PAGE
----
Wearing Proper Eye Protection in the Home, Yard and Garage can Help Prevent Most Eye Injuries
– More than $1 Billion Spent Annually on Costs Related to Eye Injuries–
CHICAGO (Sept. 25, 2013) –Each year in the United States, more than 2.5 million eye injuries occur and 50,000 people permanently lose part or all of their vision, according to the American Academy of Ophthalmology. And, a recent report from Prevent Blindness America, the nation’s oldest volunteer eye health and safety organization, shows that the annual costs related to eye injuries are more than $1.3 billion.
Because more eye injuries occur in and around the home, Prevent Blindness America has declared October as Home Eye Safety Awareness Month to help educate the public on steps that can be taken to avoid painful and costly injuries. Free information can be found at the group’s dedicated web page, advocacy.preventblindness.org/eye-safety-home.
Eye injuries can occur from a variety of common sources, such as flying debris from lawn mowers or trimmers, or splashes from household cleaners, paints or solvents. Prevent Blindness America urges everyone to wear protective eyewear approved by the American National Standards Institute (ANSI) when performing household activities. The eyewear should have the “Z-87” logo stamped on the frames. For those who wear prescription glasses, many safety glasses or goggles will fit over regular glasses. Regular eyeglasses do not always provide enough protection, and may even cause further injury upon impact.
“Because most eye injuries can be avoided by wearing proper eye protection, we want the public to be diligent about protecting their vision even when doing the most mundane tasks,” said Hugh R. Parry, president and CEO of Prevent Blindness America. “Accidents can happen in an instant but have an impact on eye health for the rest of your life.”
Knowing what to do for an eye emergency can save valuable time and possibly prevent vision loss. Prevent Blindness America offers a free “First Aid for Eye Emergencies” sticker in both English and Spanishthat can be placed on the inside of a medicine cabinet. Basic eye injury first aid instructions include:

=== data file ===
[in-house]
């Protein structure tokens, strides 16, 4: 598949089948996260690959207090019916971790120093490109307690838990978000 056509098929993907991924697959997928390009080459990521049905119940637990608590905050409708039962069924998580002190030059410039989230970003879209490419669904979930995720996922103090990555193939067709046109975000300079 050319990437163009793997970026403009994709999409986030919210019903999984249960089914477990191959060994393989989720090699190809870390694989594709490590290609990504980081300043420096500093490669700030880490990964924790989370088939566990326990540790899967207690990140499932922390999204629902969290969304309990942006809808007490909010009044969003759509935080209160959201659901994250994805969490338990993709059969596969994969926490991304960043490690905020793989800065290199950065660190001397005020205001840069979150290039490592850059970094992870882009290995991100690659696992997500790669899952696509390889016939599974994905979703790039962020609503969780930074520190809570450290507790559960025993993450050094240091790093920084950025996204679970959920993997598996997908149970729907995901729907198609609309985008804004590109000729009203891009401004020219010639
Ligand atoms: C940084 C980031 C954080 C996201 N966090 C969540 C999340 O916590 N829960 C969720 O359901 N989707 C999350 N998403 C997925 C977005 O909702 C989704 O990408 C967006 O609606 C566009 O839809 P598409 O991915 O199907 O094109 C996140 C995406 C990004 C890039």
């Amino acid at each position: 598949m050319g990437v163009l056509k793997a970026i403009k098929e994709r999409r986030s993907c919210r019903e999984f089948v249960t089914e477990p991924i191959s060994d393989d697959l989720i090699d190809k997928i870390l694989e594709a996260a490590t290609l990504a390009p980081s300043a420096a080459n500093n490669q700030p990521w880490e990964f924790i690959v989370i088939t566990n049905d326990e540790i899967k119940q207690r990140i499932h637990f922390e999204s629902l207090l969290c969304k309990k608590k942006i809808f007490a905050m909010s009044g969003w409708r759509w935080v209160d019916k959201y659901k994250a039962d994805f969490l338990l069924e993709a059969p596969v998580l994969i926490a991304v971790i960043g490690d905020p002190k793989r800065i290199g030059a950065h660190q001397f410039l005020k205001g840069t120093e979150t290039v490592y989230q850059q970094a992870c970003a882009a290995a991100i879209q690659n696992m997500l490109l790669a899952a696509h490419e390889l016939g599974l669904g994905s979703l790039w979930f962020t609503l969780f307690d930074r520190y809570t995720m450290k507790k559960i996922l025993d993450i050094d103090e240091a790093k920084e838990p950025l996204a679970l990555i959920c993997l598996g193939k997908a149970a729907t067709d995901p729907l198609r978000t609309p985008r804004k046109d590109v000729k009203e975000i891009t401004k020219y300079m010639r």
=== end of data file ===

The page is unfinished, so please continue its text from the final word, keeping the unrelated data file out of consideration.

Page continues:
Chemical Burns to the Eye
- Immediately flush the eye with water or any other drinkable liquid. Hold the eye under a faucet or shower, or pour water into the eye using a clean container. Keep the eye open and as wide as possible while flushing. Continue flushing for at least 15 minutes.
- DO NOT use an eyecup. DO NOT bandage the eye.
- If a contact lens is in the eye, begin flushing over the lens immediately. This may wash away the lens.
- Seek immediate medical treatment after flushing.
Specks in the Eye
- DO NOT rub the eye.
- Try to let tears wash the speck out or use an eyewash.
- Try lifting the upper eyelid outward and down over the lower lid.
- If the speck does not wash out, keep the eye closed, bandage it lightly, and see a doctor.
Blows to the Eye
- Apply a cold compress without putting pressure on the eye. Crushed ice in a plastic bag can be taped to the forehead to rest gently on the injured eye.
- In cases of pain, reduced vision, or discoloration (black eye), seek emergency medical care. Any of these symptoms could mean internal eye damage.
Cuts and Punctures of the Eye or Eyelid
- DO NOT wash out the eye with water or any other liquid.
- DO NOT try to remove an object that is stuck in the eye.
- Cover the eye with a rigid shield without applying pressure. The bottom half of a paper cup can be used.
- See a doctor at once.
For more information on how to protect the eyes at home, eye protection recommendations, or to request the First Aid for Eye Emergencies sticker, call Prevent Blindness America at (800) 331-2020 or visit advocacy.preventblindness.org/eye-safety-home.